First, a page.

Trump’s failure to curb the coronavirus spread is evident to all US citizens and other countries as well. As the elections are closer, Trump is trying very hard to cover up those failures through various strategies.
One of those very obvious strategies is to bash someone else instead of acknowledging one’s failures. Recently, Trump tweeted how the WHO has failed to warn the world about the pandemic earlier that it should have.
He also threatened to reassess the US funding to WHO as he thinks that it is under Chinese influence. However, Trump has taken another step to make amends and has formulated a strategy at the White House.
This strategy will ensure the greater capacity of US states to carry out coronavirus tests is available. The Trump administration also claims that most of the work for implementing this strategy has been completed.
Two documents were received and one of them was a “testing blueprint” while the other was a “testing overview”. Trump recently carried out a news conference in the Rose Garden where he announced the plan.
He claimed in his speech that they will be using the complete strength of the federal government to help the states get rid of the coronavirus pandemic. As expected one of the documents i.e. the testing overview, tries to cover up past failures.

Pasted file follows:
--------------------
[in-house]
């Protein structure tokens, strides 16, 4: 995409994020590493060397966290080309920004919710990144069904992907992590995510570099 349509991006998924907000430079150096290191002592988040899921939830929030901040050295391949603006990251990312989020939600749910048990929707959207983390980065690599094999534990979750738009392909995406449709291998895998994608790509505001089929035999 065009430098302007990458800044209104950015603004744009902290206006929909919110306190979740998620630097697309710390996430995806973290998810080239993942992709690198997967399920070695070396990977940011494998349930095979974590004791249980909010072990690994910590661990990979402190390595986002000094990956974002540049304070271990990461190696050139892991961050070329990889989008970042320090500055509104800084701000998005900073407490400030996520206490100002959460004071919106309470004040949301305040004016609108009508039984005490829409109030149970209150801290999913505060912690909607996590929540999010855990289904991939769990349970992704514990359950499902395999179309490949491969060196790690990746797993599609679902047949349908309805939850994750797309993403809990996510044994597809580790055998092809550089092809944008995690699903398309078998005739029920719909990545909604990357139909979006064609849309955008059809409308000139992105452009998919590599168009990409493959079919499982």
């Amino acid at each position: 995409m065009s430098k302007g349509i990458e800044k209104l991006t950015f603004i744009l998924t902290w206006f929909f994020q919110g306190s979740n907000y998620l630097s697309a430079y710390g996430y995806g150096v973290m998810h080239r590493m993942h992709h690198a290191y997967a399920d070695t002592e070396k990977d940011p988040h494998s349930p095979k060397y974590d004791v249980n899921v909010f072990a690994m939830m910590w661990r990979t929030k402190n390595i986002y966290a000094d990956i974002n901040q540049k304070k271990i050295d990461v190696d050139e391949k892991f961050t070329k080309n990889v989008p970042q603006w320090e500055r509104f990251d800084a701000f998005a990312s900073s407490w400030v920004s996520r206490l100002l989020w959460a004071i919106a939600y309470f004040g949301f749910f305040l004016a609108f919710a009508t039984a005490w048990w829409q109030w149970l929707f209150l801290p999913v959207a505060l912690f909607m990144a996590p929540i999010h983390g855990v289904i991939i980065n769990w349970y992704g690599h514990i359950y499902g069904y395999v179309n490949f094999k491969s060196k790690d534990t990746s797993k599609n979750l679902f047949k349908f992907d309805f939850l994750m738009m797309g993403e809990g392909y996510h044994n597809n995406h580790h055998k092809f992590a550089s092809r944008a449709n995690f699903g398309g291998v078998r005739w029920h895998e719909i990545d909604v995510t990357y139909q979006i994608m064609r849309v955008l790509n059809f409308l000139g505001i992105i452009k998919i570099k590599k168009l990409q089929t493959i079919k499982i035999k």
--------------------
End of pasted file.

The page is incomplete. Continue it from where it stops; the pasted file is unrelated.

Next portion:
The document contains the details that hides how the government failed to curb the virus efficiently. It enlists a total of eight responsibilities which is claimed by them to be the federal government’s responsibilities.
The Trump Administration also claims that they have already completed seven of these eight responsibilities. The document that is a testing blueprint is a kind of partnership.
The partnership is between the private sector, the federal government sector, and the US states. However, the partnership eventually puts most of the burden on individual states and not the government itself.
As far as the designing, executing, and funding of the coronavirus testing plan is considered, it is the responsibility of the individual states. However, the states continuously called out the federal government responsible for all of the above.
They claim that they do not possess the kind of resources or expertise required to handle large-scale pandemics.